Catalonia’s road map to independence challenged in court


Spain’s government filed a constitutional challenge Wednesday to Catalonia’s plan for independence as Prime Minister Mariano Rajoy charged that separatists there were threatening centuries of Spanish unity.

State Attorney Marta Silva de Lapuerta filed the challenge before the Constitutional Court after Rajoy’s conservative government decided to turn to the courts to halt a split of the north-eastern region from the rest of Spain.

The legal action followed a vote Monday in Catalonia’s Parliament to enact a road map that lays out the steps towards founding an independent republic.

The government also asked the Constitutional Court to remove any officials in Catalonia who defy court rulings and who proceed with independence if the justices rule against the split.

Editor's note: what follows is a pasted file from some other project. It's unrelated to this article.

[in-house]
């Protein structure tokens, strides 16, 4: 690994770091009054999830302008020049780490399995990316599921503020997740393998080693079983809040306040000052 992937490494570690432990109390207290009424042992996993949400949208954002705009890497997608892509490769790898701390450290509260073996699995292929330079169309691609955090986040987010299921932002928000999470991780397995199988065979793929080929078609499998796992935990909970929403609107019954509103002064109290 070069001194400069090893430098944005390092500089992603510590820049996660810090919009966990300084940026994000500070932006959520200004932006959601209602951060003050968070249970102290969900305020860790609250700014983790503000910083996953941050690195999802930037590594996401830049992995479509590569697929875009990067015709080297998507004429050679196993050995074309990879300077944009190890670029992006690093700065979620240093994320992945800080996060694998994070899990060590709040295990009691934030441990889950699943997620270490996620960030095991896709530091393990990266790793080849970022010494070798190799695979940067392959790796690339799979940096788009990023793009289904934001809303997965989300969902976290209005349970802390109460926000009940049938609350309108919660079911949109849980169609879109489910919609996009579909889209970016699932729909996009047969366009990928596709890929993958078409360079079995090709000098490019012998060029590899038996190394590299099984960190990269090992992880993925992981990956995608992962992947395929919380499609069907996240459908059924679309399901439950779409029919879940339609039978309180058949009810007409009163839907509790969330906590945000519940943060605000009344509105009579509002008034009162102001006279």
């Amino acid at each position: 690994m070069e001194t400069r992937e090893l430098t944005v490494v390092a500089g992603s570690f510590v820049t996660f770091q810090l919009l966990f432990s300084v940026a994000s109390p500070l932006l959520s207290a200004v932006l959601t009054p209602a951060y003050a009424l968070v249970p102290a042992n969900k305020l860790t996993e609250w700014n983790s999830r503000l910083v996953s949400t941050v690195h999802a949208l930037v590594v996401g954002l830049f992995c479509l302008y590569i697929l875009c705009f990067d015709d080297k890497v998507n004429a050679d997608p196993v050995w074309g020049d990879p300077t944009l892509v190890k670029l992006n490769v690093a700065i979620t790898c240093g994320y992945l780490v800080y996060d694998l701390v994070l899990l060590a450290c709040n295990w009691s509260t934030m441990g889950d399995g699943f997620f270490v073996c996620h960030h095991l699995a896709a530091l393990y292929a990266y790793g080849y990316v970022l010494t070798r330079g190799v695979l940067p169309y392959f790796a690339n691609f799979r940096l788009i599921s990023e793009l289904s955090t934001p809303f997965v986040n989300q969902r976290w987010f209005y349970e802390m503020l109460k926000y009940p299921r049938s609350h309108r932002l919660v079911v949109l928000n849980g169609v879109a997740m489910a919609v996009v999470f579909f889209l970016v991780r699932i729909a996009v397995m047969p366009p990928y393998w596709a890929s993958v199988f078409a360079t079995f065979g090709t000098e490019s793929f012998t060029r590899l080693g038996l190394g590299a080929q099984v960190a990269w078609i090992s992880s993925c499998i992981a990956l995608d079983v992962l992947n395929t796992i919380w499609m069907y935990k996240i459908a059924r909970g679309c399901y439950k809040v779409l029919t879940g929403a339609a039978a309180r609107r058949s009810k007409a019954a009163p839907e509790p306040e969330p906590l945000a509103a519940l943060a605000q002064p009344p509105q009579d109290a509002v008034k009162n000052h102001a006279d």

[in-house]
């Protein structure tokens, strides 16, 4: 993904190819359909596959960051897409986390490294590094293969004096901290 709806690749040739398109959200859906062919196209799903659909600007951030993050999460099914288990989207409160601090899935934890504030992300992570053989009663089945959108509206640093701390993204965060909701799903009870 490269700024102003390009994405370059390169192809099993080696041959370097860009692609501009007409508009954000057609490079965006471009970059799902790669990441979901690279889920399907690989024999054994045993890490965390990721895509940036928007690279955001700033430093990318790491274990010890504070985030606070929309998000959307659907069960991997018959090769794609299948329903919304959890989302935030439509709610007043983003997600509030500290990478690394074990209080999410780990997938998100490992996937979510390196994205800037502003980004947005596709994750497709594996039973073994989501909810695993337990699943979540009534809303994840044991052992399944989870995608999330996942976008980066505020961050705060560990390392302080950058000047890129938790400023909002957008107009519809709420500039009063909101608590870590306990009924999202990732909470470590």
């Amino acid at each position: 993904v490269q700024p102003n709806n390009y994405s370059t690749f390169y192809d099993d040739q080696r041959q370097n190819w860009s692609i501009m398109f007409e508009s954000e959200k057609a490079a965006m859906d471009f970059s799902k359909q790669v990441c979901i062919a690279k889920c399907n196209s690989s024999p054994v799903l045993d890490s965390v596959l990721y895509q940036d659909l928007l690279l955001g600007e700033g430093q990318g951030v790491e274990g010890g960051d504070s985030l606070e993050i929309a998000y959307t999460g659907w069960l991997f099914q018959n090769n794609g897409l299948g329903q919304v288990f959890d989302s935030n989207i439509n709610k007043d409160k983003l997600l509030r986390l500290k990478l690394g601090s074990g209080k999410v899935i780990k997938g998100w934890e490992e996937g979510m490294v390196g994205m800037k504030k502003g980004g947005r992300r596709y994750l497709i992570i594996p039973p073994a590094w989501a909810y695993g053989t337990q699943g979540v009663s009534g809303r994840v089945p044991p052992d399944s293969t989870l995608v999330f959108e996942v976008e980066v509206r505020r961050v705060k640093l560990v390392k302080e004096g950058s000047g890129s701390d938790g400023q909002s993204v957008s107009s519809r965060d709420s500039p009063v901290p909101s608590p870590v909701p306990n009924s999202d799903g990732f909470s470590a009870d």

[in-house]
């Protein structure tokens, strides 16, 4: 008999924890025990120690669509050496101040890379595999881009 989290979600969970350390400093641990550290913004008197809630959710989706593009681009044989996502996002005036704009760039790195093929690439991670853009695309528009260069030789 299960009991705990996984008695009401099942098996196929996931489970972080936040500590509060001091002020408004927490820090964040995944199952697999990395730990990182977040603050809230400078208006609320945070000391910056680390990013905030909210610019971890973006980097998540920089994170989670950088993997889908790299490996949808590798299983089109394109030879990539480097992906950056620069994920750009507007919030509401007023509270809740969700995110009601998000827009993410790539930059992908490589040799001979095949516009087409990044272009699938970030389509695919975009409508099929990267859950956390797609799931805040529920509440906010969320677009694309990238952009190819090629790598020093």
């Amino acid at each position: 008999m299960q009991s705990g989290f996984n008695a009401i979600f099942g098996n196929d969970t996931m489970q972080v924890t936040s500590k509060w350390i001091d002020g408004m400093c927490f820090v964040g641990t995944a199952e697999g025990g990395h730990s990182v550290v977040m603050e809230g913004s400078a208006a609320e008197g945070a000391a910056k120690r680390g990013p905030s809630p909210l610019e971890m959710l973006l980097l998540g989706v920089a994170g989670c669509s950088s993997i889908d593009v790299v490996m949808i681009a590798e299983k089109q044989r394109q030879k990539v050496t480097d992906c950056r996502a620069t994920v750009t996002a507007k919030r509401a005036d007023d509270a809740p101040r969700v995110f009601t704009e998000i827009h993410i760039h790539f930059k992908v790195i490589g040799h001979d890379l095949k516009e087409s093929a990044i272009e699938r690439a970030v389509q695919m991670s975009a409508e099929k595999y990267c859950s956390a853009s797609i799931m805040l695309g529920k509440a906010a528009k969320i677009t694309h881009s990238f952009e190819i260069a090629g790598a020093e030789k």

If the court agrees to allow the central government’s challenge to proceed, the Catalonian vote would automatically and indefinitely be suspended.

The government in Madrid also threatened in its challenge to dismiss Catalan Prime Minister Artur Mas, Parliament president Carme Fordadell and the Catalan cabinet.

“We will not allow someone to destroy the rule of law and democracy,” Rajoy said.

The road map passed in Barcelona, however, said the process to create an independent state would continue even if the Constitutional Court declares it illegal.

Rajoy’s government also has the support of the opposition Socialists in challenging the road map.